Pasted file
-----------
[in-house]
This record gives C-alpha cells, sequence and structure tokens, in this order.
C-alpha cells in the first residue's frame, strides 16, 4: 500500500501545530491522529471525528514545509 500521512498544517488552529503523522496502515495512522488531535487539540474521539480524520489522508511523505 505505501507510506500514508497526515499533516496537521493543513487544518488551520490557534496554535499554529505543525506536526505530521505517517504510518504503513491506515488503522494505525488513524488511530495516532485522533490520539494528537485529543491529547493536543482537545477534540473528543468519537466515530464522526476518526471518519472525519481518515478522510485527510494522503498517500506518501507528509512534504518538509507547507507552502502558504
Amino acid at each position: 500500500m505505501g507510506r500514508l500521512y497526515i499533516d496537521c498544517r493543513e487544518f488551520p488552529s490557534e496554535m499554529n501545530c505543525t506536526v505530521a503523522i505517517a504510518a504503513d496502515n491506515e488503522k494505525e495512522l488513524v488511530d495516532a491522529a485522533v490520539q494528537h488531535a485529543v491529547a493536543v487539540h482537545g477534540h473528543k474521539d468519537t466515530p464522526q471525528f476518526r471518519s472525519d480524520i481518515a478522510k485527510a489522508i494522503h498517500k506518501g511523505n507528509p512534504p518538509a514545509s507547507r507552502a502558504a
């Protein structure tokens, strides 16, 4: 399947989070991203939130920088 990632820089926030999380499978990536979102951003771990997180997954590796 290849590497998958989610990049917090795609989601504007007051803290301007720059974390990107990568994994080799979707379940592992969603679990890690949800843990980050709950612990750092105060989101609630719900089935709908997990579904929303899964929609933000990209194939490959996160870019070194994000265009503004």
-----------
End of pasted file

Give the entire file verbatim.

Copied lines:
[in-house]
This record gives C-alpha cells, sequence and structure tokens, in this order.
C-alpha cells in the first residue's frame, strides 16, 4: 500500500501545530491522529471525528514545509 500521512498544517488552529503523522496502515495512522488531535487539540474521539480524520489522508511523505 505505501507510506500514508497526515499533516496537521493543513487544518488551520490557534496554535499554529505543525506536526505530521505517517504510518504503513491506515488503522494505525488513524488511530495516532485522533490520539494528537485529543491529547493536543482537545477534540473528543468519537466515530464522526476518526471518519472525519481518515478522510485527510494522503498517500506518501507528509512534504518538509507547507507552502502558504
Amino acid at each position: 500500500m505505501g507510506r500514508l500521512y497526515i499533516d496537521c498544517r493543513e487544518f488551520p488552529s490557534e496554535m499554529n501545530c505543525t506536526v505530521a503523522i505517517a504510518a504503513d496502515n491506515e488503522k494505525e495512522l488513524v488511530d495516532a491522529a485522533v490520539q494528537h488531535a485529543v491529547a493536543v487539540h482537545g477534540h473528543k474521539d468519537t466515530p464522526q471525528f476518526r471518519s472525519d480524520i481518515a478522510k485527510a489522508i494522503h498517500k506518501g511523505n507528509p512534504p518538509a514545509s507547507r507552502a502558504a
């Protein structure tokens, strides 16, 4: 399947989070991203939130920088 990632820089926030999380499978990536979102951003771990997180997954590796 290849590497998958989610990049917090795609989601504007007051803290301007720059974390990107990568994994080799979707379940592992969603679990890690949800843990980050709950612990750092105060989101609630719900089935709908997990579904929303899964929609933000990209194939490959996160870019070194994000265009503004």